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Meiosis: cell-cycle controls shuffle and deal

An Erratum to this article was published on 01 October 2005

Key Points

  • Meiosis is a specialized type of cell division in which two rounds of chromosome segregation follow a single round of DNA replication. In diploid organisms, meiosis generates gametes with a haploid number of chromosomes. Both general cell-cycle regulators and meiosis-specific proteins bring about this modified cell division.

  • Although pre-meiotic S phase uses the same replicative machinery as pre-mitotic S phase, its completion takes longer, probably because interactions between homologous chromosomes (homologues) — such as meiotic recombination, pairing of homologues and the formation of the synaptonemal complex — are being initiated during S phase.

  • Meiosis I is a unique chromosome-segregation event in which homologues segregate away from each other. Meiotic recombination during G2 generates chiasmata, which are important in holding homologues together, in preparation for their segregation during meiosis I.

  • Sister-chromatid cohesion is lost in a stepwise manner during meiosis. In yeast, the loss of the cohesin Rec8 on chromosome arms during meiosis I allows homologues to segregate away from each other. Rec8 at the centromere is retained, however, and holds sister chromatids together until meiosis II. MEI-S332/Sgo1 has an important role in protecting Rec8 from loss at the centromere during meiosis I.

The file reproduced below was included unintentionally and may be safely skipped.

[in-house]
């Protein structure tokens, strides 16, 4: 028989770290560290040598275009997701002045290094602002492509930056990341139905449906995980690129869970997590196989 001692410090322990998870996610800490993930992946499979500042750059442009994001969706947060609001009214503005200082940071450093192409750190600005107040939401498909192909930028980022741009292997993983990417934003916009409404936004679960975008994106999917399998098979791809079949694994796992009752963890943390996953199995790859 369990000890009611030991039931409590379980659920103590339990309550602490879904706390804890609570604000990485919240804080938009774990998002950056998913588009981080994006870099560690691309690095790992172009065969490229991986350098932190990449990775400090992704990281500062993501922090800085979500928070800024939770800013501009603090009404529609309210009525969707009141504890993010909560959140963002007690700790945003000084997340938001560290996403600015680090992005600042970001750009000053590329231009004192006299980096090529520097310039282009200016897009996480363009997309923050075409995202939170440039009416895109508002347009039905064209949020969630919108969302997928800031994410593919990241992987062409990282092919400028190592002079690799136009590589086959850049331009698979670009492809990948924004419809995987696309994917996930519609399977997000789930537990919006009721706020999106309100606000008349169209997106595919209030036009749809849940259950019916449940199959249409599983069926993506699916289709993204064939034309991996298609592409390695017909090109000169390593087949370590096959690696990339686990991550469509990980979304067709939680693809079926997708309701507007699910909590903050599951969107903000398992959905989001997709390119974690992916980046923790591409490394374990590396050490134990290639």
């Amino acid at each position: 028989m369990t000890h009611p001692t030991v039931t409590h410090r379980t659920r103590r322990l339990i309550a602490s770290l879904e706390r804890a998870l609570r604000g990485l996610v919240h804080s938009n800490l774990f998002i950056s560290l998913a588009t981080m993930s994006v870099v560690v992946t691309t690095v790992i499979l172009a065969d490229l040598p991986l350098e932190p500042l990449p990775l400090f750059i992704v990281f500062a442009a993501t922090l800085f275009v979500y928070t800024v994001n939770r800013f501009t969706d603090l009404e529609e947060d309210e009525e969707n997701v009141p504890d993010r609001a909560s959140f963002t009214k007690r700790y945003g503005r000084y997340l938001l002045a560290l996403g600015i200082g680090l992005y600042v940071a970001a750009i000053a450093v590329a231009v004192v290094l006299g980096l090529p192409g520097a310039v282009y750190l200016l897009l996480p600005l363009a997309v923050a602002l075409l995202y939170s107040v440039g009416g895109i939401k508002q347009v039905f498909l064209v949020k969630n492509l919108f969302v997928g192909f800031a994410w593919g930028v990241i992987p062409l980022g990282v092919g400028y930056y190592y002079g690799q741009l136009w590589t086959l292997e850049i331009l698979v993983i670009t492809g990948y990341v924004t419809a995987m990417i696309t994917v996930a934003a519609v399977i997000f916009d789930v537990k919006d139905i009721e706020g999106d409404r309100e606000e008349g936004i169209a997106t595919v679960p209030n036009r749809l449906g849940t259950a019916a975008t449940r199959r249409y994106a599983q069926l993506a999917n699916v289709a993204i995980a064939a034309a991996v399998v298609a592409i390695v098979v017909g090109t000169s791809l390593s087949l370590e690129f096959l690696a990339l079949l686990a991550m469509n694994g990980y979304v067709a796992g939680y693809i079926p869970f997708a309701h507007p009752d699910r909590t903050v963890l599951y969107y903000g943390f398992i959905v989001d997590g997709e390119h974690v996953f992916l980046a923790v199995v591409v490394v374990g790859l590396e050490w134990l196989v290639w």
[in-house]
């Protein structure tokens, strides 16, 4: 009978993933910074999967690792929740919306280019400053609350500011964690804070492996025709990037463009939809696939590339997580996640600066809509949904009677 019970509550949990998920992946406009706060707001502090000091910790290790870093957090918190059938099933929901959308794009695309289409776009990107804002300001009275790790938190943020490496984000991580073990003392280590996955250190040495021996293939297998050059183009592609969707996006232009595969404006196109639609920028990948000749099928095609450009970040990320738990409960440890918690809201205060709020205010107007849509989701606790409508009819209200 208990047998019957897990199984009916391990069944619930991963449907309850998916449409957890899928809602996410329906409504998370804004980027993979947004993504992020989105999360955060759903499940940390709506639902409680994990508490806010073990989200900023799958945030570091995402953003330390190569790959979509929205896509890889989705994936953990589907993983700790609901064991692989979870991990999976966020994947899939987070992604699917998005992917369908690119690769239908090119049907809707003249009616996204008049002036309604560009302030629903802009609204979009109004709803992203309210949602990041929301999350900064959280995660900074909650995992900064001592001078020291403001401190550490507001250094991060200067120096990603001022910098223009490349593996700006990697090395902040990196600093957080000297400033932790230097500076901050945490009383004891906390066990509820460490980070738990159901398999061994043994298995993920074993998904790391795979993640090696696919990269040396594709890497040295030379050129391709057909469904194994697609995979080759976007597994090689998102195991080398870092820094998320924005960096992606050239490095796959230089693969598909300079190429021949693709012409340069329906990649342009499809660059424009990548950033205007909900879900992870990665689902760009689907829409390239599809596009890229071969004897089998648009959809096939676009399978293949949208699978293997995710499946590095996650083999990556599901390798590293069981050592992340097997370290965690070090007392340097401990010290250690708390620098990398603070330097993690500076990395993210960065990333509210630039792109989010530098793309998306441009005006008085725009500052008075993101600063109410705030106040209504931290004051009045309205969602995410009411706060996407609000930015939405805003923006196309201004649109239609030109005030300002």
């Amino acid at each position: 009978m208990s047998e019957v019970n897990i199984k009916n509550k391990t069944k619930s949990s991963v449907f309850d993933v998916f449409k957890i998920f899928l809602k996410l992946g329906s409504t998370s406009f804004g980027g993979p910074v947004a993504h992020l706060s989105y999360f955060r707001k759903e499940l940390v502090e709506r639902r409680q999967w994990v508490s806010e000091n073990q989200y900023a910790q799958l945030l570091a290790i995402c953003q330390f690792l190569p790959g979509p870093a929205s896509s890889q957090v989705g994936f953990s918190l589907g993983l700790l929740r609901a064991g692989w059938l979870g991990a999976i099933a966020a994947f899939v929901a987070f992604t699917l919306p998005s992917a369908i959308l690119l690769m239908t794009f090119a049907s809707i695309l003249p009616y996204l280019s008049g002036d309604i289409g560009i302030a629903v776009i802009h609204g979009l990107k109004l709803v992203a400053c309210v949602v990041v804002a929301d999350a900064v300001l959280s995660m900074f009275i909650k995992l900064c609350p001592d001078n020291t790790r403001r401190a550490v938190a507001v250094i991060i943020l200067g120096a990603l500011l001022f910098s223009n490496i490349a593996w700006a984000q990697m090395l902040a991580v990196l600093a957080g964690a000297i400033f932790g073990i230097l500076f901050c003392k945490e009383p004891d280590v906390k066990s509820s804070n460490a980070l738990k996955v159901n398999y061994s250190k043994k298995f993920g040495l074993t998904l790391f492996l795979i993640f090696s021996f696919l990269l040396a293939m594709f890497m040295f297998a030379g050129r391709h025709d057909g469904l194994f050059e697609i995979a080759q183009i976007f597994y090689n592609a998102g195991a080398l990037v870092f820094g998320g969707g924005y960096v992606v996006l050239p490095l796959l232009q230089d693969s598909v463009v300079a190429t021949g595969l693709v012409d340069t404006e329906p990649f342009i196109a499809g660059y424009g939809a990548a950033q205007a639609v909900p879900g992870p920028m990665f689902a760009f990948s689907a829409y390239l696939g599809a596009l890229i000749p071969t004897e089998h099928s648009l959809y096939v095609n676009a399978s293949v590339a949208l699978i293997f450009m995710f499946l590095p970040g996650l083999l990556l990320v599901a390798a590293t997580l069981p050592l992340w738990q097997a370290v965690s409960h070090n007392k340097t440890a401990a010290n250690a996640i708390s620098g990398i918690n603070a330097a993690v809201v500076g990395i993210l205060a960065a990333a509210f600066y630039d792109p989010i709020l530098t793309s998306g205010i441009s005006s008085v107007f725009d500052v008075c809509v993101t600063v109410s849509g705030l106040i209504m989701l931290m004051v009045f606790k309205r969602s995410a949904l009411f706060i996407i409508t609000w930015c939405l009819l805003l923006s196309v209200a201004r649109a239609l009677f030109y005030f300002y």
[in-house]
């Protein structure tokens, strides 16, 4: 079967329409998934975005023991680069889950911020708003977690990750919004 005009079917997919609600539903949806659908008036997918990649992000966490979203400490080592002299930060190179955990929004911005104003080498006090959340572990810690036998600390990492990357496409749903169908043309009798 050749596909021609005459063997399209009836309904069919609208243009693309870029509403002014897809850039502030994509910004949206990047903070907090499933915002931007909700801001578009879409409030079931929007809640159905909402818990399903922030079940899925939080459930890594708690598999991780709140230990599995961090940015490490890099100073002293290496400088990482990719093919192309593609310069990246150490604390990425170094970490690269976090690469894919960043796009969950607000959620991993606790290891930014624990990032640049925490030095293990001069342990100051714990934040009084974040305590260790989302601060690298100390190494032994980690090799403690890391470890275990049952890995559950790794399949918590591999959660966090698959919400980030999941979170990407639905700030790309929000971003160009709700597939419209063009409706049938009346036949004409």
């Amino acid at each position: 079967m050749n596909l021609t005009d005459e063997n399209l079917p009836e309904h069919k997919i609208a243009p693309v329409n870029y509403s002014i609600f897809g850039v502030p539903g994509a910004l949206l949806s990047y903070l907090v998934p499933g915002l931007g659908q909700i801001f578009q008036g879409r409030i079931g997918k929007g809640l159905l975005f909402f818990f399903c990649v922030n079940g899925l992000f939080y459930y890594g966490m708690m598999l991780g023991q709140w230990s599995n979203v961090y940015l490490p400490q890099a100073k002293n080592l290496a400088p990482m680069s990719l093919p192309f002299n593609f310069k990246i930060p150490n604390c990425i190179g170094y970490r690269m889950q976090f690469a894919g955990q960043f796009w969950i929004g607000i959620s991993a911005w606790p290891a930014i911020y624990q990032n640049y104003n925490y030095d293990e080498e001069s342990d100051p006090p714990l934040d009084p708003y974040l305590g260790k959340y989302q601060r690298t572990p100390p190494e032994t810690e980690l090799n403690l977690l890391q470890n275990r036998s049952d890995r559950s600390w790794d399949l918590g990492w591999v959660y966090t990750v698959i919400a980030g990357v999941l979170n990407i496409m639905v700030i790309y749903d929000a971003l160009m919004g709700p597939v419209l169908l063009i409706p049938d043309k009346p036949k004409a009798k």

• In meiosis I, sister chromatids uniquely attach to microtubules from the same pole (monopolar attachment), whereas, in meiosis II, kinetochores attach to microtubules from opposite poles (bipolar attachment). In budding yeast, a complex known as monopolin was identified, which ensures the monopolar attachment of kinetochores during meiosis I.

  • The existence of two consecutive chromosome-segregation events during meiosis, without an intervening S phase, requires specialization of cell-cycle controls to execute the meiosis-I–meiosis-II transition. In some organisms this is achieved by a partial reduction in cyclin-dependent-kinase activity.


Meiosis is the type of cell division that gives rise to eggs and sperm. Errors in the execution of this process can result in the generation of aneuploid gametes, which are associated with birth defects and infertility in humans. Here, we review recent findings on how cell-cycle controls ensure the coordination of meiotic events, with a particular focus on the segregation of chromosomes.

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Figure 1: The mitotic and meiotic cell cycles.
Figure 2: Cyclin-dependent-kinase activity in meiosis and mitosis.
Figure 3: The early crossover decision (ECD) model for meiotic recombination.
Figure 4: A model for meiotic chromosome segregation.
Figure 5: A model for the control of pericentromeric and centromeric cohesion in fission yeast.
Figure 6: Kinetochore orientation in mitosis and meiosis.